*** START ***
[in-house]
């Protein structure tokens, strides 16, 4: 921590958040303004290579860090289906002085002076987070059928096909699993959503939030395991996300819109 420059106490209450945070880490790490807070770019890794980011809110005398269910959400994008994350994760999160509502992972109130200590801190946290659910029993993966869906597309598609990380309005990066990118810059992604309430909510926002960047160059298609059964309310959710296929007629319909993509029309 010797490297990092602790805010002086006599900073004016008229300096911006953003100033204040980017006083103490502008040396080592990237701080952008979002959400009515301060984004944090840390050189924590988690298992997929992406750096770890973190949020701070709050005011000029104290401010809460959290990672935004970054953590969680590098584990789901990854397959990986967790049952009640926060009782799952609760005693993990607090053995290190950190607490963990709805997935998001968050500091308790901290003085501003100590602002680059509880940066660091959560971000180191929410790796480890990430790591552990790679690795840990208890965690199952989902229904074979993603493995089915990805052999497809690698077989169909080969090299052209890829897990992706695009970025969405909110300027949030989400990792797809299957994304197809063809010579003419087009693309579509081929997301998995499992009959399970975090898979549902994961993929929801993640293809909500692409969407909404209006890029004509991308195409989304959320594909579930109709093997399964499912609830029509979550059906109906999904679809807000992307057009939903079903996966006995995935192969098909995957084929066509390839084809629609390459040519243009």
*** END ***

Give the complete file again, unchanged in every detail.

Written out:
[in-house]
């Protein structure tokens, strides 16, 4: 921590958040303004290579860090289906002085002076987070059928096909699993959503939030395991996300819109 420059106490209450945070880490790490807070770019890794980011809110005398269910959400994008994350994760999160509502992972109130200590801190946290659910029993993966869906597309598609990380309005990066990118810059992604309430909510926002960047160059298609059964309310959710296929007629319909993509029309 010797490297990092602790805010002086006599900073004016008229300096911006953003100033204040980017006083103490502008040396080592990237701080952008979002959400009515301060984004944090840390050189924590988690298992997929992406750096770890973190949020701070709050005011000029104290401010809460959290990672935004970054953590969680590098584990789901990854397959990986967790049952009640926060009782799952609760005693993990607090053995290190950190607490963990709805997935998001968050500091308790901290003085501003100590602002680059509880940066660091959560971000180191929410790796480890990430790591552990790679690795840990208890965690199952989902229904074979993603493995089915990805052999497809690698077989169909080969090299052209890829897990992706695009970025969405909110300027949030989400990792797809299957994304197809063809010579003419087009693309579509081929997301998995499992009959399970975090898979549902994961993929929801993640293809909500692409969407909404209006890029004509991308195409989304959320594909579930109709093997399964499912609830029509979550059906109906999904679809807000992307057009939903079903996966006995995935192969098909995957084929066509390839084809629609390459040519243009």